Six vie for Wayne commissioner slot
The list of Wayne County candidates for commissioner has three Democrats and three Republicans running in the primary election in May, and the four winners will run for three seats in the November election.
Because of the retirement of commissioner Tony Herzog, there are three positions open rather than two.
The most prominent Republican is incumbent Brian Smith, who is seeking a second term and currently serves as chairman of the commissioners.
Prior to becoming a commissioner, Smith was a dairy farmer for 25 years and a school bus driver for 20 years. He was a biomedical technician at Wayne Memorial Hospital for seven years and worked as an electrical designer on nuclear submarines in Newport News, VA.
Smith holds a bachelors degree in electrical engineering from Penn State and serves as an official of several community and political organizations, such as the chairman of the county Local Emergency Planning Committee.
The other incumbent running for reelection is Democrat Wendell Kay. Kay, who has a law degree from Ohio Northern University, has maintained a law practice in Northeastern Pennsylvania for 30 years. As for public office, he served one term on the Honesdale Borough Council. He has served in the position of township solicitor for Berlin, Damascus and Sterling townships.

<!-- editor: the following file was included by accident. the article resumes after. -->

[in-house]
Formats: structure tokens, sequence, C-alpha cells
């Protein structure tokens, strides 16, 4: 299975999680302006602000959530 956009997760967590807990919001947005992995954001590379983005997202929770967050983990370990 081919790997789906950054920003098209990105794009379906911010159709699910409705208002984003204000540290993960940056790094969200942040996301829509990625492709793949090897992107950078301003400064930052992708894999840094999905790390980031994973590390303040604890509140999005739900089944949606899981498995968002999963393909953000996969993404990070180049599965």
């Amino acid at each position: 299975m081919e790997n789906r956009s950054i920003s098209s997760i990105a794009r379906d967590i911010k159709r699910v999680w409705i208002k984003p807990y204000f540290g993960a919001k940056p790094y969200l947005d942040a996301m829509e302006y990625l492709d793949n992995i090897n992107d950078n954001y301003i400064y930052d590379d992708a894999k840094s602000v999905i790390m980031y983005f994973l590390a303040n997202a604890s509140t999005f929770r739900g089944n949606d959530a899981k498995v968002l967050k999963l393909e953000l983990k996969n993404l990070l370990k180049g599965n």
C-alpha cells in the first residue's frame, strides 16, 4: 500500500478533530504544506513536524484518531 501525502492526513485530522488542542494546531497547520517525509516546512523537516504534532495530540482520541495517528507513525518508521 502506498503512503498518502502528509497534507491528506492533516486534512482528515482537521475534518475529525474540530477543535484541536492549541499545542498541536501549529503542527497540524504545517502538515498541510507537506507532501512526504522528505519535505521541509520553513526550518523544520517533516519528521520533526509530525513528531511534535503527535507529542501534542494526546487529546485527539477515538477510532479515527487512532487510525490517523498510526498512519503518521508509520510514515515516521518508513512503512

Fellow Democrat Rick Southerton, who retired from the U.S. Marine Corps with the rank of sergeant, has had a distinguished career with the Federal Bureau of Investigation, serving in several locations. While an agent, he earned a Master of Arts degree in adult education from Seton Hall University.
Another Democrat running for the office is Janette Gardas, who served as president of the Western Wayne School Board for several years. She worked for the Pennsylvania Department of Transportation for 37 years where she learned a great deal about contracts, public law, right-of-way procedures and road weights for hauling permits.
On the Republican side, in addition to Smith, are Jonathan Fritz and Ed Langendoerfer.
Fritz, who is serving a second term as the mayor of Honesdale, said the need for good jobs is a major priority for the area. He claims that the lack of good paying jobs is the chief reason that many young people leave the area. Fritz feels that his experience as mayor will serve him in good stead for handling the job of commissioner. As a Republican, he said he believes that big government has no place in the area, and that the most sensible government takes place at the local level.
Langendoerfer, who served in the U.S. military, pursued a Bachelor of Science degree from East Stroudsburg University when he returned home. He was a member of the Honesdale Borough Council, serving as president. He is the owner of a tree removal and excavating company.